Neither dilettante nor the reserved aficionado should be apprehensive Both Directions At Once contains four tracks labeled "Untitled Original." The Lost Album does manifest some movement on Coltrane's part to the more open- ended likes of Interstellar Space (Impulse, 1974), but the performances here are just sufficiently loose to allow the evolving arrangements breathe and, in turn, further nurture the quartet's musicianly camaraderie. To explain too much of how this happens somewhat demeans the product of this group's creative impulses, but that's certainly not the case with the liner notes: the aforementioned jazz scholar writes with an emphatic logic, communicating as much information as insight, into which he infuses a passion that's a direct reflection of its subject.

As edifying as it is to read that esteemed author, the sensation isn't all that dissimilar from admiring the design of the two-CD package: die-cuts, gold embossing and all are an ingenious reflection of the imagination within the music it encloses. Consequently, as precious a possession as this deluxe set will become for those who own it, the greatest delight rightfully derives from the sounds it contains.

Track Listing: CD 1: Untitled Original 11383; Nature Boy ; Untitled Original 11386 (Take 1); Vilia (Take 3); Impressions (Take 3); Slow Blues; One Up, One Down (Take 1). CD 2: Vilia (Take 5); Impressions (Take 1); Impressions (Take 2); Impressions (Take 4); Untitled Original 11386 (Take 2); Untitled Original 11386 (Take 5); One Up, One Down (Take 6).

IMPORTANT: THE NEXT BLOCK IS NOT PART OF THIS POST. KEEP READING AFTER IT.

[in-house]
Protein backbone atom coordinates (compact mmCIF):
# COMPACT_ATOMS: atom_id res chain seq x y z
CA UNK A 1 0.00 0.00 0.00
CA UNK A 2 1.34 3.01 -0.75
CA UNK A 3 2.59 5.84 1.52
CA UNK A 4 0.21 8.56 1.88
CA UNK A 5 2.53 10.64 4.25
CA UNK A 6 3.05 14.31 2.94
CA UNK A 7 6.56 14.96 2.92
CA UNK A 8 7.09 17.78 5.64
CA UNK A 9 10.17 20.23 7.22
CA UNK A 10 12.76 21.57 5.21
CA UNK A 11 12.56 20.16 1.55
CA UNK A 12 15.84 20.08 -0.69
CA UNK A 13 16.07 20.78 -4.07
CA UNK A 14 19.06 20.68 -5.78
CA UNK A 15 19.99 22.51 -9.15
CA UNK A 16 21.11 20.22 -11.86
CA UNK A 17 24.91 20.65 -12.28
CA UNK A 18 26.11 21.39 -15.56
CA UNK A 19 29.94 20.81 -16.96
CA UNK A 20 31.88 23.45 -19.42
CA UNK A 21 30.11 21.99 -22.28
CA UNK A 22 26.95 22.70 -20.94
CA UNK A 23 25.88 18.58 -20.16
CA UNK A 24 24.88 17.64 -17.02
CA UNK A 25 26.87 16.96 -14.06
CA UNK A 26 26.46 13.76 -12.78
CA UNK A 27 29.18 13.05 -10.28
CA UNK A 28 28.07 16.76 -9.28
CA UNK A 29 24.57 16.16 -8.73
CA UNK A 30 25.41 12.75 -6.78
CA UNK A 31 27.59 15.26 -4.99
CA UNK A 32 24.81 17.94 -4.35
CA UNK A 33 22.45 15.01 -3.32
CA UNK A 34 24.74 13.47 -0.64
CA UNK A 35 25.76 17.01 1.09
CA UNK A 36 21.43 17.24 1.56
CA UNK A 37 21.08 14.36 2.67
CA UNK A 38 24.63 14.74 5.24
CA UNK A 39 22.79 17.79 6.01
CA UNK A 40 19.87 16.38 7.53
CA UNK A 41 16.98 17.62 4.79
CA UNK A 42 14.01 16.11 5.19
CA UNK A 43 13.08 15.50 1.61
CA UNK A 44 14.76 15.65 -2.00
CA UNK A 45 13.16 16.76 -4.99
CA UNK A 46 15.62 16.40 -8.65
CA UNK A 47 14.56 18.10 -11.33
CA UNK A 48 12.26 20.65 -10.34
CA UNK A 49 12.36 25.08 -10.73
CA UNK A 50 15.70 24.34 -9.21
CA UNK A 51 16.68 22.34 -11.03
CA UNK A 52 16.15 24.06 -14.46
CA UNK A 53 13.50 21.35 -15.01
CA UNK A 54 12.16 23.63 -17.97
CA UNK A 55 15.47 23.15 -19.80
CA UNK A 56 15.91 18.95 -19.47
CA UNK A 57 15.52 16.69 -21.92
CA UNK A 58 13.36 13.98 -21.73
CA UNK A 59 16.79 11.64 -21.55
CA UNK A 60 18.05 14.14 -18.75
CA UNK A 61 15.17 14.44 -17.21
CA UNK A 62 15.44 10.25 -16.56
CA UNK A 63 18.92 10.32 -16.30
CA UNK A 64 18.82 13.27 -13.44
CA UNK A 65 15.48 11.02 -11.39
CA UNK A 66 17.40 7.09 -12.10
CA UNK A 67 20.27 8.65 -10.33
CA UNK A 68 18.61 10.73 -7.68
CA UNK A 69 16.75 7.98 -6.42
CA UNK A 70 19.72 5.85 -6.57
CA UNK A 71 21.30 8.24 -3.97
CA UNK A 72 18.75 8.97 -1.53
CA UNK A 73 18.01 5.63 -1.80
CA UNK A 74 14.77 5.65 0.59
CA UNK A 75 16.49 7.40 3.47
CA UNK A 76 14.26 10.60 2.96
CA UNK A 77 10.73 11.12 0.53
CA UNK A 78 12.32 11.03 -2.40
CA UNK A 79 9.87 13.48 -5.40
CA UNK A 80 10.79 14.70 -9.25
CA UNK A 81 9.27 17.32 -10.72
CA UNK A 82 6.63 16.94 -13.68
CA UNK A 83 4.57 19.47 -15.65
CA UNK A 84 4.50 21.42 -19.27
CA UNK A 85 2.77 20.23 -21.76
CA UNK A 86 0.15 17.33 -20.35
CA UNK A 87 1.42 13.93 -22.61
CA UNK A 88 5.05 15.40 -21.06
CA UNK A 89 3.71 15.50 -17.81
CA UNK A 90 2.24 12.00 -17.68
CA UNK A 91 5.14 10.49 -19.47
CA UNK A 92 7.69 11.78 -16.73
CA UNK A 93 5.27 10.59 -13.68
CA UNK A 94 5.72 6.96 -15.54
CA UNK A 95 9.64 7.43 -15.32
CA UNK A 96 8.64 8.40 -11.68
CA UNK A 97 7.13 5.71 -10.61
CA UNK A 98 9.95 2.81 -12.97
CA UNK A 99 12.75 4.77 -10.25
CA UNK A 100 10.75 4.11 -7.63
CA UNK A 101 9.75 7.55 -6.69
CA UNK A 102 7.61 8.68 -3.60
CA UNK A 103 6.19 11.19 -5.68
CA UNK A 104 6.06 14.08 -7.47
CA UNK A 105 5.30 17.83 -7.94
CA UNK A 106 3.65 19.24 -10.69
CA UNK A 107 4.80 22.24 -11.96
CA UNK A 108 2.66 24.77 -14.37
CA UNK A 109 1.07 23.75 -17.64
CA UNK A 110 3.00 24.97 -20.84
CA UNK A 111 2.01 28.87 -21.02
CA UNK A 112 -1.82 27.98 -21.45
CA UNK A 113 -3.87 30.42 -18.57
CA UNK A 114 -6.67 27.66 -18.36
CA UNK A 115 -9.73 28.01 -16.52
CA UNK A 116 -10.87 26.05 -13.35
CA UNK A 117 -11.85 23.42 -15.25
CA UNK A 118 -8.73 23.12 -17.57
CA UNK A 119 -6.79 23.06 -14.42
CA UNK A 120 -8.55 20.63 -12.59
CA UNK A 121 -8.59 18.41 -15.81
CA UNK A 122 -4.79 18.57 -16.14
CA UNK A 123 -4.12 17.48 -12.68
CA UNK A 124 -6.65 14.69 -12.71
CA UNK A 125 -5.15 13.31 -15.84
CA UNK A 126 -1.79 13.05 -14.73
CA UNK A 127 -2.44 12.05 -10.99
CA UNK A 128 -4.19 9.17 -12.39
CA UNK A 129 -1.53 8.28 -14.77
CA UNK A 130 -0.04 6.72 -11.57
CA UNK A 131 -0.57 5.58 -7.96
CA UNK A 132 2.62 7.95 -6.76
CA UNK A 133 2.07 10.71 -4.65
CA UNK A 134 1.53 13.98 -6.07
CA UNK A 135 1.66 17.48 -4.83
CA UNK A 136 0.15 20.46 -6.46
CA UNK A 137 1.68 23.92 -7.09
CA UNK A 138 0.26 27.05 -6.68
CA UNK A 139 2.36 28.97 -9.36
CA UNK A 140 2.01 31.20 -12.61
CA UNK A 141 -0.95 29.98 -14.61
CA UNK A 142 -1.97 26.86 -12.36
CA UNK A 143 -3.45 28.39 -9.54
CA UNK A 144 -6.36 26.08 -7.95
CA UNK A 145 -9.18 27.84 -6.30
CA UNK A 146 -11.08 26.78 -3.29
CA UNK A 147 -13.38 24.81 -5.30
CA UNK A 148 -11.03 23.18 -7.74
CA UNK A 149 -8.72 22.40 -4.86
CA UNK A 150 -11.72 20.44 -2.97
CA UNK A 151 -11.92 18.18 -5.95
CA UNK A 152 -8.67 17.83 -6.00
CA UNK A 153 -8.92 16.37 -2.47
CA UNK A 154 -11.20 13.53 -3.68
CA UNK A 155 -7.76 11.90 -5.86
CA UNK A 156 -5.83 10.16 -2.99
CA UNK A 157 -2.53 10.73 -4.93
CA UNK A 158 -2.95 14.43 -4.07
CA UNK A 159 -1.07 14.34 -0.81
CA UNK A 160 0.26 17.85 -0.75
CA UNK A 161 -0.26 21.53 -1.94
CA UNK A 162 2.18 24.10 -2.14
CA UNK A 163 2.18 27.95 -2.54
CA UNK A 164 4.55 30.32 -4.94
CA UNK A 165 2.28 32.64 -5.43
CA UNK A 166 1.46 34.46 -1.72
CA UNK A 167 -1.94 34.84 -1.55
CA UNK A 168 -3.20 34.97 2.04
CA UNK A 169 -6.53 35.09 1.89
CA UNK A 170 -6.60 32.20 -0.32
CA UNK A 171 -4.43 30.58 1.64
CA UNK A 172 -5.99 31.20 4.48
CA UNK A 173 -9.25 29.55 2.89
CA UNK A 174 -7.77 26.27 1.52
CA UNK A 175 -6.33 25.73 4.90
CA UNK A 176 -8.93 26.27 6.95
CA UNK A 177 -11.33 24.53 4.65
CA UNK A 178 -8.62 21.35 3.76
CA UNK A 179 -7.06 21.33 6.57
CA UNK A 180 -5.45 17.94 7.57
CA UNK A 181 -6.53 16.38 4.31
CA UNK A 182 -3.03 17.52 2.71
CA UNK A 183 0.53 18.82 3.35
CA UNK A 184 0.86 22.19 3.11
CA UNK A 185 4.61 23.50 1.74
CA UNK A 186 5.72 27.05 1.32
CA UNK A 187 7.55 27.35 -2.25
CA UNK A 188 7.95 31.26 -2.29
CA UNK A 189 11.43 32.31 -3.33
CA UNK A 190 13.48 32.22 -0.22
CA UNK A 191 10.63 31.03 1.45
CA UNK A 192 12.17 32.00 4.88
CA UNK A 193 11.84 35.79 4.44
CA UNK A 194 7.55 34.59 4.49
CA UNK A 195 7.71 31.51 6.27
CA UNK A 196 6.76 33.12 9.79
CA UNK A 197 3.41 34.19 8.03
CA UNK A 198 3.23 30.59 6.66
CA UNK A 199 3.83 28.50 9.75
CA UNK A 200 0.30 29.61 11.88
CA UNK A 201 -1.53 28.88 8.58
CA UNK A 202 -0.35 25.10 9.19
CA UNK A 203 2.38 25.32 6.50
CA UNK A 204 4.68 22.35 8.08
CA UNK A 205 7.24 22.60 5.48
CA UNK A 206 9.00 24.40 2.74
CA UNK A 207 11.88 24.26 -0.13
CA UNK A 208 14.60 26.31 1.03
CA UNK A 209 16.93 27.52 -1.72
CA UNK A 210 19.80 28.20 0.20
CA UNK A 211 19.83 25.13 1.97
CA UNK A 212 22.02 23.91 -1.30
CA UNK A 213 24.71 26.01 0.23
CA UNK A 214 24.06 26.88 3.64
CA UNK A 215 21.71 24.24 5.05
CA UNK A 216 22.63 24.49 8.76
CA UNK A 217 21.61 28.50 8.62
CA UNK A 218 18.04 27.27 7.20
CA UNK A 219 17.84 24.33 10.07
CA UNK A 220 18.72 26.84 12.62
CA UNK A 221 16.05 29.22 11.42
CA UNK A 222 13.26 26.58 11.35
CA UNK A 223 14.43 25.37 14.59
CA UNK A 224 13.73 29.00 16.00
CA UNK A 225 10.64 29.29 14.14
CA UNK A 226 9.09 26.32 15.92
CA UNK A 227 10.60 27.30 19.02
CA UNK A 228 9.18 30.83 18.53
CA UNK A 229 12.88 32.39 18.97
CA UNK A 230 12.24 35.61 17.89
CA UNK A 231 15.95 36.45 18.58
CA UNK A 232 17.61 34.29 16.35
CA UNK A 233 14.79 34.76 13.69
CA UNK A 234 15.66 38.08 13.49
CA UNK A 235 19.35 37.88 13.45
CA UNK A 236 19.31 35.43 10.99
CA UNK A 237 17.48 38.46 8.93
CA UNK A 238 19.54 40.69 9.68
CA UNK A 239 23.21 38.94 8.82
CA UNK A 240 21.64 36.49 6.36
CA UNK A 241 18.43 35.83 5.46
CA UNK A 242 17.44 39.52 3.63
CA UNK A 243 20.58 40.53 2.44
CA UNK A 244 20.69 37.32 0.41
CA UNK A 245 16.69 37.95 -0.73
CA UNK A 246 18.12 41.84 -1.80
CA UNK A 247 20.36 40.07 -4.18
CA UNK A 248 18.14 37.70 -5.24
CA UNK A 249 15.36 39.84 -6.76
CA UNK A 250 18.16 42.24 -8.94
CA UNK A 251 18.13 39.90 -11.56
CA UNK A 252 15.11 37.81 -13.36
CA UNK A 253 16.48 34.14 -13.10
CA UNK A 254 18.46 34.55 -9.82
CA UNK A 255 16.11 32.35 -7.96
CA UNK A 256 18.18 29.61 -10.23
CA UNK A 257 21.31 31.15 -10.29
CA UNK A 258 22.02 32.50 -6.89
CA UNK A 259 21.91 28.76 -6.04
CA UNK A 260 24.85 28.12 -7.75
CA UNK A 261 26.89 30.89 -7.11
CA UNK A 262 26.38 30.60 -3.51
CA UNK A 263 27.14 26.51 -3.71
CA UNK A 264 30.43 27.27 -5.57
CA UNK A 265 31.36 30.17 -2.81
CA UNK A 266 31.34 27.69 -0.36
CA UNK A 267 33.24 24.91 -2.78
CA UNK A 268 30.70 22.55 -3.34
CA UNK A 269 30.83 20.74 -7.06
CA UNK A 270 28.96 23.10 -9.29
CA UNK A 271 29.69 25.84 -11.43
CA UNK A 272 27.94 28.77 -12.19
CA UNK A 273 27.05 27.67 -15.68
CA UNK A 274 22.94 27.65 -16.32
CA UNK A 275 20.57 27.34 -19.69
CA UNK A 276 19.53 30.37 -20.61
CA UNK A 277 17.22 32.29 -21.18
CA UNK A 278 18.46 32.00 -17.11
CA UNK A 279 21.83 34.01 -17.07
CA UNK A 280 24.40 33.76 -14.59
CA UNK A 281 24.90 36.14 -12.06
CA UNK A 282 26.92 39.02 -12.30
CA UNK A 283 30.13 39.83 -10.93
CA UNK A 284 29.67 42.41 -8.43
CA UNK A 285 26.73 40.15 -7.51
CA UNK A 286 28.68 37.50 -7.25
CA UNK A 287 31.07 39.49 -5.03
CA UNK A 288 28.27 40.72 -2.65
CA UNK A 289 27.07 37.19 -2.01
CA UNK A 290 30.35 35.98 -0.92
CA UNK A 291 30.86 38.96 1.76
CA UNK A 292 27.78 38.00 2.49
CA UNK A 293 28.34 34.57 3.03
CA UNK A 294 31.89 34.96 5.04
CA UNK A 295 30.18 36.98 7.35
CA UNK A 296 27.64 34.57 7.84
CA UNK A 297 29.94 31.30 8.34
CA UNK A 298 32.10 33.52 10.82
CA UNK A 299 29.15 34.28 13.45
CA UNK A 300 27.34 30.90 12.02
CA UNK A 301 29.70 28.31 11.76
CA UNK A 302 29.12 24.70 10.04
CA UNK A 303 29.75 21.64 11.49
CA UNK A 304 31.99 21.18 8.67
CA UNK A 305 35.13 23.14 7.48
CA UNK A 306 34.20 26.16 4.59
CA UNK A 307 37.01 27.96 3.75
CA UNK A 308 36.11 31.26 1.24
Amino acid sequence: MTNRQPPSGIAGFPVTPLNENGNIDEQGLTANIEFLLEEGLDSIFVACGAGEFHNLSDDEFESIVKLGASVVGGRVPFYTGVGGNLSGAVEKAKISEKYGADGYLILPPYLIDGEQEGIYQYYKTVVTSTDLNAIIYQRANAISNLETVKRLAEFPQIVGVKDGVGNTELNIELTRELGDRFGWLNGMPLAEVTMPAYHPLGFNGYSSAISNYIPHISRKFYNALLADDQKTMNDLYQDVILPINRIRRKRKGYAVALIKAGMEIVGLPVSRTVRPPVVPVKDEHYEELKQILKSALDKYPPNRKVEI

Personnel: John Coltrane: saxophone; McCoy Tyner: piano; Jimmy Garrison: bass; Elvin Jones: drums.

Title: Both Directions at Once: The Lost Album Deluxe Edition | Year Released: 2018 | Record Label: Impulse!

Tags

Related Video

comments powered by Disqus

Related Articles

Read Why Not CD/LP/Track Review
Why Not
by Dan Bilawsky
Published: September 26, 2018
Read Together CD/LP/Track Review
Together
by Jack Bowers
Published: September 26, 2018
Read Presence CD/LP/Track Review
Presence
by Mike Jurkovic
Published: September 26, 2018
Read Blood CD/LP/Track Review
Blood
by Glenn Astarita
Published: September 26, 2018
Read Lab 2018, The Rhythm of the Road CD/LP/Track Review
Lab 2018, The Rhythm of the Road
by Jack Bowers
Published: September 25, 2018
Read Live CD/LP/Track Review
Live
by Mike Jurkovic
Published: September 25, 2018
Read "The Nobuki Takamen Trio" CD/LP/Track Review The Nobuki Takamen Trio
by Mark Sullivan
Published: September 23, 2018
Read "Blue Maqams" CD/LP/Track Review Blue Maqams
by Mark Sullivan
Published: November 3, 2017
Read "Connect" CD/LP/Track Review Connect
by Geno Thackara
Published: November 27, 2017
Read "Balagan Cafe Band" CD/LP/Track Review Balagan Cafe Band
by Bruce Lindsay
Published: August 10, 2018
Read "In Stride" CD/LP/Track Review In Stride
by Geno Thackara
Published: January 16, 2018
Read "La Saboteuse" CD/LP/Track Review La Saboteuse
by Chris May
Published: February 20, 2018